Pigs: The how, where and when


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The conditions over the last year have been very good, plenty of feed on the ground and water and with this the pigs are thriving and multiplying. I have been spending as much time as possible out looking, locating and returning to areas with regular pig sign.

Pig wallows, regular diggings in an area and fresh pig poo are all good reason to return to these areas and are what I call good pig habitat.

Typically good areas include blackberry bush gullies and crop areas with scrubby bush cover nearby for pigs to bed in and hide. These are also good productive places to keep an eye on especially at first light and just before dark.

When out on a hunt I have found the .308 Winchester a very good chambering and the bolt action suits me fine with a good quality 3-9×40 variable scope. Any 150 grain soft point ammo is tops and I have also had good results with the 130 grain weight projectile like the Speer hollow points. I find it hard to do without a good pair of binoculars as those dawn and dusk times are when you need to resolve those black shapes in poor light.

When planning a stalk the first thing considered is keeping the wind direction right, this I have found very important as pig’s sense of smell is excellent.Their eyesight is however poor, so while they have their heads down rooting or feeding is an opportune time to close the gap bewteen hunter and hunted.

The seven pigs in the photo were located up in the higher country with the use of binoculars and stalked in to close range, some of them had had bedded and three of the pigs were taken.

The four four pigs in the photo with me were located by following the sound of their squeals and they were eventually located slightly above a blackberry bush gully early one morning. Then they were stalked and dispatched.

The three brownish pigs in the photo were spotted while glassing with the binoculars at first light on a grassy hillside and seen making there way down into a gully with good water and cover. Once they were intercepted managed to catch up with them by staying out of sight, using the available cover and keeping the wind to my favour.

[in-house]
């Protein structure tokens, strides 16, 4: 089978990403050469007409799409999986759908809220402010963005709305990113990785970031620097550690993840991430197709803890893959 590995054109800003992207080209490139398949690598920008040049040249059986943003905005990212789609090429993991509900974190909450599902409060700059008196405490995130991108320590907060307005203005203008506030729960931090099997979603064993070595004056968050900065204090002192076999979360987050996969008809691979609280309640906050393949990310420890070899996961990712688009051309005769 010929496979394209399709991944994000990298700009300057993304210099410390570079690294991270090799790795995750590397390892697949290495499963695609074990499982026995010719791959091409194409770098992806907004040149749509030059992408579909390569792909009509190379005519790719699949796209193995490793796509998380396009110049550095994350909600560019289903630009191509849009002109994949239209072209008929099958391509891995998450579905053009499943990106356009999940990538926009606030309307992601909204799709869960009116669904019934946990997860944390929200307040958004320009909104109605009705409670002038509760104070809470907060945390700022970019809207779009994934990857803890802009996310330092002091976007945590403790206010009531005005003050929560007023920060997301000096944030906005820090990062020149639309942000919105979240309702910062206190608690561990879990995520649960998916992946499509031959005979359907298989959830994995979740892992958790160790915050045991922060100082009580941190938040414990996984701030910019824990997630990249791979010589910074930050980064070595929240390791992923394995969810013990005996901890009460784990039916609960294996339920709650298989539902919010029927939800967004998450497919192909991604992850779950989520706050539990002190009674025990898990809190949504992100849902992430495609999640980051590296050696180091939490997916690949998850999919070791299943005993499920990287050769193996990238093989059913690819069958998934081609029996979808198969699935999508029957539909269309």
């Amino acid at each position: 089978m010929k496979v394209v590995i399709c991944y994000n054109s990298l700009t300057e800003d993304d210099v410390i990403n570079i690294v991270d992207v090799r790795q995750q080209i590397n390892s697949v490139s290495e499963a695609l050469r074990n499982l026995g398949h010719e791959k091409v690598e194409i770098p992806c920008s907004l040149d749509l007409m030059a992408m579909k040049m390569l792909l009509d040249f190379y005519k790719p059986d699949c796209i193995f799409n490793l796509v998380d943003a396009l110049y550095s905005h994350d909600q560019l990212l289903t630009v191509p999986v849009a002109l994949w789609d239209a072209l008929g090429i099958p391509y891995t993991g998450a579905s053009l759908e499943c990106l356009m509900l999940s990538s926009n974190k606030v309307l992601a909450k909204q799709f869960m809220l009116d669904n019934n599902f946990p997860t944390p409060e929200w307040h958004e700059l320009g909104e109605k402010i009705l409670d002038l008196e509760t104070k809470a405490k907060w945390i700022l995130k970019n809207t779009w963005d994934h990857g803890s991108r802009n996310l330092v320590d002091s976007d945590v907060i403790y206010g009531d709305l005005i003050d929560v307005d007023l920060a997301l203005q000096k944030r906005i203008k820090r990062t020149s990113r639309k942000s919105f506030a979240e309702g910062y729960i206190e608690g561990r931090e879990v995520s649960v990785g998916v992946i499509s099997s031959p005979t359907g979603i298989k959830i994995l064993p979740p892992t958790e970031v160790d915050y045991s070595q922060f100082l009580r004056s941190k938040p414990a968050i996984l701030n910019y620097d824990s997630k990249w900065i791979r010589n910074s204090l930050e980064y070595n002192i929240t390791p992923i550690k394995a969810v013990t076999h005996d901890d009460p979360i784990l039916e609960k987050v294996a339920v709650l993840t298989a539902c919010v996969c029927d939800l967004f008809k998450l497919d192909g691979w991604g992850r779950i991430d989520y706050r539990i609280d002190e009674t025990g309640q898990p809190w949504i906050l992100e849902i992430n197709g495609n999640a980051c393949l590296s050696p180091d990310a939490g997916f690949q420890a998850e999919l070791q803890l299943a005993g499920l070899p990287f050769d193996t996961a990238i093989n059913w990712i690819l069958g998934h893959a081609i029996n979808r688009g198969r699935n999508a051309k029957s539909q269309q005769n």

The two pigs on the log photo were first sighted as dark shapes and then confirmed as pigs with the binoculars in the early pre-dawn light while they were digging around and, after stalking in on them, I adopted a good steady rest from my hidden location to take them successfully.

The lone boar was first seen leaving a feed pasture early one morning and making his way back to the bush for cover as the light got better, probably with the intention to bed down.Again, he was stalked by using the terrain and cover to hide my approach while keeping the wind to my favour. At 50 yards he was taken with the .308 with one shot.

Now pigs tend to move from location to location, typically spending a few days in one spot and maybe up to a few weeks if undisturbed and there is plentiful feed, so an early discovery can bear fruit if you go back there on successive mornings or afternoons.

These are how a few hunts have been for me when out looking for pigs and as with most hunts the more times out there the more scenarios are enjoyed and learnt from. Hunting pigs is the product of good applied hunting skills combined with the numbers game and they provide great sport once it all comes together.


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Alex Juris

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